This past week was very interesting.

Many of you may not know this, but I’ve a spokesperson for Princess Cruise Lines for a few years and helped them develop their Princess Luxury Beds (so you know if you take a cruise on Princess Cruise lines, you’ll get comfortable rest). When they asked me to be the keynote speaker at The Protocol & Diplomacy Education Forum, I obviously said yes.

For those of you unfamiliar with this group, they provide training, information and advice regarding accepted rules of protocol and help develop policy and protocols concerning issues of diplomacy all around the world. So, what does that mean? Well, for example, it means if the Queen of England wants to cruise to Alaska on Princess Cruise Lines, they determine what protocols the cruise line needs to follow in order for it to be a successful trip

Michael Breus At The Protocol & Diplomacy Education Forum

 

 

 

 

As always when I speak, the audience asks great questions.  Many are common questions I get asked so often I thought I’d share my answers with you this week.  If you seek more ways to help you fall asleep at night, or need some help alleviating pain that keeps you awake, keep reading.

Question #1
Is there a recommended time to take a warm bath before bed, and how long should it be to experience an effect?

Warm baths have been a well-known remedy for years for many people with insomnia or who have difficulty falling asleep. It’s been hypothesized that a warm bath helps because warm water relaxes the body and possibly because our core body temperature tends to drop after a bath.

Yet, a recent study examining the effectiveness of warm baths before bed explains that a warm bath is also a signal to the pineal gland in our brain to produce melatonin, your sleep hormone, which helps you sleep.

So, then the question that is raised is, when should you take this bath for it to be most effective?

Shahab Haghayegh, a doctoral researcher in the Department of Biomedical Engineering at the University of Texas at Austin, set out to investigate.

Here is what she discovered after doing a meta-analysis of over 5,000 studies:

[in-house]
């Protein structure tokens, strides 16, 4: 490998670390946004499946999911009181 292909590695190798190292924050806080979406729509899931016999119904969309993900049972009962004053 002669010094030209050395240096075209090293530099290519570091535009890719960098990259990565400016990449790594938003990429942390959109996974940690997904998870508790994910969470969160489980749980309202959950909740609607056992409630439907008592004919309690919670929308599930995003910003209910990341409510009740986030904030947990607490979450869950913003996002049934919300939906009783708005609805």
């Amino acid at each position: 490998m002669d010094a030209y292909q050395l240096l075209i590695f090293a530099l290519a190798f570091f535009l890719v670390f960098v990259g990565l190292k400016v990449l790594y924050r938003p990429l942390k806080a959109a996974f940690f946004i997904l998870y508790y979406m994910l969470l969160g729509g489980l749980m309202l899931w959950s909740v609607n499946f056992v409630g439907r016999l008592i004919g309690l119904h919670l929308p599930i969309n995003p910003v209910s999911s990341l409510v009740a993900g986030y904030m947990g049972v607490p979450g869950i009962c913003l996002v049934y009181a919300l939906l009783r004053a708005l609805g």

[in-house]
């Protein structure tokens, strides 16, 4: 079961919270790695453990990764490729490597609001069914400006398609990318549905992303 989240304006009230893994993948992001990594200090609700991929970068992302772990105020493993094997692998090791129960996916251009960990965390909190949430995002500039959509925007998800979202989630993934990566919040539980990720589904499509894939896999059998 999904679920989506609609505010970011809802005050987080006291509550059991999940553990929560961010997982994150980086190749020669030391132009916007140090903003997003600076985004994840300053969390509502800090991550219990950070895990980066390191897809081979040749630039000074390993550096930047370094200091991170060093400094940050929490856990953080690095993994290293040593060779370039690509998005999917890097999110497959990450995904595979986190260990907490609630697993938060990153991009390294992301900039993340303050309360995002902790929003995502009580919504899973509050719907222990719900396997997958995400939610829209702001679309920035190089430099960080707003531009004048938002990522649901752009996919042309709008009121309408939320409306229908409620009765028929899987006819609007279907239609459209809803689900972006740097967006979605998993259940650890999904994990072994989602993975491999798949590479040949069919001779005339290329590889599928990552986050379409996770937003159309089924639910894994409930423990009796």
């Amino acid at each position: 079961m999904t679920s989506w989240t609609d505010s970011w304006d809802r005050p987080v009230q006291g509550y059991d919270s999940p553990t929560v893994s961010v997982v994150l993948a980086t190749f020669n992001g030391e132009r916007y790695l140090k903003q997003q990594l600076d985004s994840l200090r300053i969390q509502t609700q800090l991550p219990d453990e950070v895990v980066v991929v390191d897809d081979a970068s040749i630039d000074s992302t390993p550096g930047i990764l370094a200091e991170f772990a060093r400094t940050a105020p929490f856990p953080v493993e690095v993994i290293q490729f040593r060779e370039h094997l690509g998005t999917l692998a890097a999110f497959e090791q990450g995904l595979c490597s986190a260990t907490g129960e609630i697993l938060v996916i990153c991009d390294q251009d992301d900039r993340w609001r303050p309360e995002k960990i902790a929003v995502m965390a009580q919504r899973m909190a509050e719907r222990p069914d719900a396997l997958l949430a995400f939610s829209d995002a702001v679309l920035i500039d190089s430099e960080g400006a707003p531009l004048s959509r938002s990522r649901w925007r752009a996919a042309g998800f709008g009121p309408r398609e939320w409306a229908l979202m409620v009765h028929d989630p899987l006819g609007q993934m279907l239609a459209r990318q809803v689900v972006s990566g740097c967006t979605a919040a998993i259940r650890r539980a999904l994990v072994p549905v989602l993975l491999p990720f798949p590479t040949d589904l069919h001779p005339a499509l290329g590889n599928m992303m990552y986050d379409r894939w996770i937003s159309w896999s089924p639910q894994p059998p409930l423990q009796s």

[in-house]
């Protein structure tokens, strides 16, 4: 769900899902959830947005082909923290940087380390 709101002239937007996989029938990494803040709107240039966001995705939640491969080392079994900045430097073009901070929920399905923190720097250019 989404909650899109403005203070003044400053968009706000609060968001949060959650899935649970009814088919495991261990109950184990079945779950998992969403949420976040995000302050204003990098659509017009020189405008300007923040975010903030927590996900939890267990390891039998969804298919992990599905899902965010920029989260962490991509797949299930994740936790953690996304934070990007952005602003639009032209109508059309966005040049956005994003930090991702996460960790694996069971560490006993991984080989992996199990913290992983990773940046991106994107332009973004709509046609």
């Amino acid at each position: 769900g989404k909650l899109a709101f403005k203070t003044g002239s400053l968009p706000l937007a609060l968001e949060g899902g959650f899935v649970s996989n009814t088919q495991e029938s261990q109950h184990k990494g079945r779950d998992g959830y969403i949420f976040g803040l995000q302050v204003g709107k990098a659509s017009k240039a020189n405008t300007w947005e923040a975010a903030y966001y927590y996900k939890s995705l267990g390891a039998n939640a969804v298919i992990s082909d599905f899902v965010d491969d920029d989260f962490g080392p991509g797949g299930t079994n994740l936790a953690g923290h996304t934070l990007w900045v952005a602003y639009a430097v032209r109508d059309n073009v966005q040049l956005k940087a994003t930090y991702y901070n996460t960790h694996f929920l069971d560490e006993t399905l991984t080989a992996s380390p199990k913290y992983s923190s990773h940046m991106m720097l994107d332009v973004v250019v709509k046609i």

The results of the analysis revealed that the best time for taking a shower or a bath is 1–2 hours before going to bed. The duration of the shower or bath does not need to be longer than 10 minutes to experience the benefits.

The warm bath cools the body down by improving the blood circulation from the core of the body to its periphery — that is, to the hands and feet. It appears that this will help improve sleep quality.

If you follow my power down hour, and I hope you are, it looks like you should put a ten minute bath or shower into your power down hour to help improve your sleep!

Question #2
How do I get rid of the pain (in my knee) before bed?

As we get older, pain becomes more common. In some cases, it could be arthritis, in others, it could be joint pain from injury or overuse. Whatever the cause, pain is pain and we all know that the more sleep deprived you are, the worse your pain feels, and that results in worse sleep. It’s a vicious cycle. To answer the question, I thought I would put together a list of things you can do if you are experiencing pain prior to bed which may help:

  • Take a warm to hot bath before bed! Yes, I know you just read about this above, but in the case of pain, it holds true even more. The warm water helps relax muscles and reduces pressure on the knees and joints, which allow the body to be fully supported. It increases circulation and reduces swelling and inflammation.
  • Make sure you have a good sleeping position and mattress. The big thing to remember here is to have a little extra support for your area of pain. In this example, let’s look at your knees. If you are a side sleeper, putting a pillow between your legs for extra support is a good idea, and if you are a back sleeper putting one under your knees will help reduce pressure in your back.
  • Use a warm or cold pack. Many people find comfort in using heat or cold to reduce swelling and help with pain in a painful area. Twenty minutes of exposure to heat or cold will usually do the trick, about thirty minutes before lights out, while in bed.
  • Look at the timing of your medications. Sometimes when you are taking medications they wear off in the middle of the night. Talk with your doctor about when is the best timing for pain medication so that you are able to sleep through the night.
  • Weight loss. You knew this one would be in here, right? It’s probably obvious, but less weight on the skeletal frame will certainly help with pain reduction.
  • Change a few daily habits:
    1. stretch regularly, especially before and after exercising
    2. wear appropriate shoes
    3. use correct form when lifting weights or exercising
    4. wear compression wraps
  • Get sleep. Remember sleep is healing, and if you’re in pain there is really almost no better medicine than rest.

If you have chronic pain and are looking for better sleep, you may want to check out my sleep course. In this course, I teach you how to get better rest through a series of assignments that help you change your sleep and change your life.

That’s it for this week. I hope you’re staying cool this summer. For tips on sleeping better in the heat, check out my blog post on sleeping through the heatwave.

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